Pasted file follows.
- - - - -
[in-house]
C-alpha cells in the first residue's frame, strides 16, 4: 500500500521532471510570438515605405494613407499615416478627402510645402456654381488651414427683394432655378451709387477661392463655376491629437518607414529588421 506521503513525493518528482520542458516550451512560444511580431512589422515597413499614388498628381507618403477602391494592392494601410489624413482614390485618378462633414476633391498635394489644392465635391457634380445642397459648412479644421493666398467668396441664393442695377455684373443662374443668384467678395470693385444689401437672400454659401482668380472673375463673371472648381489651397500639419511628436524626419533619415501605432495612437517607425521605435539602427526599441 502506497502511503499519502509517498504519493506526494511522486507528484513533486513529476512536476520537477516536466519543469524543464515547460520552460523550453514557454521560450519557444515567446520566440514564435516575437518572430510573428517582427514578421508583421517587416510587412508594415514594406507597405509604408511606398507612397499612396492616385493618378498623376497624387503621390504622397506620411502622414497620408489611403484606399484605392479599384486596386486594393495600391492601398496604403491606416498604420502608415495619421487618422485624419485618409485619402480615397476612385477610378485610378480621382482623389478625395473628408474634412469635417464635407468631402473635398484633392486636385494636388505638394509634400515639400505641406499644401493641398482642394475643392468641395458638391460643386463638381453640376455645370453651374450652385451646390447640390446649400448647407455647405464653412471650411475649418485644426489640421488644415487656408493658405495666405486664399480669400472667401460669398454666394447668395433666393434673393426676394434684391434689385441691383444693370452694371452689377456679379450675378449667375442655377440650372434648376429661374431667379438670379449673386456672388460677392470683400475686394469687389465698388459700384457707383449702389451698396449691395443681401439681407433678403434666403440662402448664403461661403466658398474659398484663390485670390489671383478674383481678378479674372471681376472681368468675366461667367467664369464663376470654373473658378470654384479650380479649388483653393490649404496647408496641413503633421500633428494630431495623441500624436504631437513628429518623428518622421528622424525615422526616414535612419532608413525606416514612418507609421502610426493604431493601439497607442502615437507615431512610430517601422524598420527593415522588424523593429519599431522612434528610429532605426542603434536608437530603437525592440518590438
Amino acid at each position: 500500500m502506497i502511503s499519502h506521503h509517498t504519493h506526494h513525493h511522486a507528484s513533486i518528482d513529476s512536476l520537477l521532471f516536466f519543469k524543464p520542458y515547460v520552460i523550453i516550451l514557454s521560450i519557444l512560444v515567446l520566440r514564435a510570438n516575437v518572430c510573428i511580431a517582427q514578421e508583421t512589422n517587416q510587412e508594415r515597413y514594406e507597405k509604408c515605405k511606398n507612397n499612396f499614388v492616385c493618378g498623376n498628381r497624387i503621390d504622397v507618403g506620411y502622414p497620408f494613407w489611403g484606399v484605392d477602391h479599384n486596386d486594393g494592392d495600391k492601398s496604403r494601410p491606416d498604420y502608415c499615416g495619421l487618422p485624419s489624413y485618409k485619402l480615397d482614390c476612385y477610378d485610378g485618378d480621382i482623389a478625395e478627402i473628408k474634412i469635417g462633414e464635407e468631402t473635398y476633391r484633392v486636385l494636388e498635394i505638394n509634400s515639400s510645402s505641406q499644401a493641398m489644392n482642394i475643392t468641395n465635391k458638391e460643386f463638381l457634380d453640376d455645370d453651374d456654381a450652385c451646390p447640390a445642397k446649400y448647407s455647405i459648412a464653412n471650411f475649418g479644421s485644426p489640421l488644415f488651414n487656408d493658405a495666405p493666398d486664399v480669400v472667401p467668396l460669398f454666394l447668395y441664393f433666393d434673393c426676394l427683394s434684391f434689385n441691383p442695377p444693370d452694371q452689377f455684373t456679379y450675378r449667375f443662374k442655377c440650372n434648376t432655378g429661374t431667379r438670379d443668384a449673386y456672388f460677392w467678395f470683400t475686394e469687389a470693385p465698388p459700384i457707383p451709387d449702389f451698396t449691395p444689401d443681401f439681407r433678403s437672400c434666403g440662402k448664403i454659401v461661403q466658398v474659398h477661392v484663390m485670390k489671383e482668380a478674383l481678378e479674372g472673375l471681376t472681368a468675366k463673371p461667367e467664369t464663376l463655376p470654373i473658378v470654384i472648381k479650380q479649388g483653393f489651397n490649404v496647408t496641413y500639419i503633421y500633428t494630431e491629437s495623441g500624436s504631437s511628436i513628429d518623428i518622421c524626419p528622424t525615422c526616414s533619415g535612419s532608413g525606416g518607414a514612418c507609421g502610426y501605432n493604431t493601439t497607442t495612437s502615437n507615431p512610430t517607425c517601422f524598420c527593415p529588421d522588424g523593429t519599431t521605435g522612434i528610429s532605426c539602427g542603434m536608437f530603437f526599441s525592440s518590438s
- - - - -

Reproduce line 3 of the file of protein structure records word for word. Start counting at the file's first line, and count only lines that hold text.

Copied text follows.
Amino acid at each position: 500500500m502506497i502511503s499519502h506521503h509517498t504519493h506526494h513525493h511522486a507528484s513533486i518528482d513529476s512536476l520537477l521532471f516536466f519543469k524543464p520542458y515547460v520552460i523550453i516550451l514557454s521560450i519557444l512560444v515567446l520566440r514564435a510570438n516575437v518572430c510573428i511580431a517582427q514578421e508583421t512589422n517587416q510587412e508594415r515597413y514594406e507597405k509604408c515605405k511606398n507612397n499612396f499614388v492616385c493618378g498623376n498628381r497624387i503621390d504622397v507618403g506620411y502622414p497620408f494613407w489611403g484606399v484605392d477602391h479599384n486596386d486594393g494592392d495600391k492601398s496604403r494601410p491606416d498604420y502608415c499615416g495619421l487618422p485624419s489624413y485618409k485619402l480615397d482614390c476612385y477610378d485610378g485618378d480621382i482623389a478625395e478627402i473628408k474634412i469635417g462633414e464635407e468631402t473635398y476633391r484633392v486636385l494636388e498635394i505638394n509634400s515639400s510645402s505641406q499644401a493641398m489644392n482642394i475643392t468641395n465635391k458638391e460643386f463638381l457634380d453640376d455645370d453651374d456654381a450652385c451646390p447640390a445642397k446649400y448647407s455647405i459648412a464653412n471650411f475649418g479644421s485644426p489640421l488644415f488651414n487656408d493658405a495666405p493666398d486664399v480669400v472667401p467668396l460669398f454666394l447668395y441664393f433666393d434673393c426676394l427683394s434684391f434689385n441691383p442695377p444693370d452694371q452689377f455684373t456679379y450675378r449667375f443662374k442655377c440650372n434648376t432655378g429661374t431667379r438670379d443668384a449673386y456672388f460677392w467678395f470683400t475686394e469687389a470693385p465698388p459700384i457707383p451709387d449702389f451698396t449691395p444689401d443681401f439681407r433678403s437672400c434666403g440662402k448664403i454659401v461661403q466658398v474659398h477661392v484663390m485670390k489671383e482668380a478674383l481678378e479674372g472673375l471681376t472681368a468675366k463673371p461667367e467664369t464663376l463655376p470654373i473658378v470654384i472648381k479650380q479649388g483653393f489651397n490649404v496647408t496641413y500639419i503633421y500633428t494630431e491629437s495623441g500624436s504631437s511628436i513628429d518623428i518622421c524626419p528622424t525615422c526616414s533619415g535612419s532608413g525606416g518607414a514612418c507609421g502610426y501605432n493604431t493601439t497607442t495612437s502615437n507615431p512610430t517607425c517601422f524598420c527593415p529588421d522588424g523593429t519599431t521605435g522612434i528610429s532605426c539602427g542603434m536608437f530603437f526599441s525592440s518590438s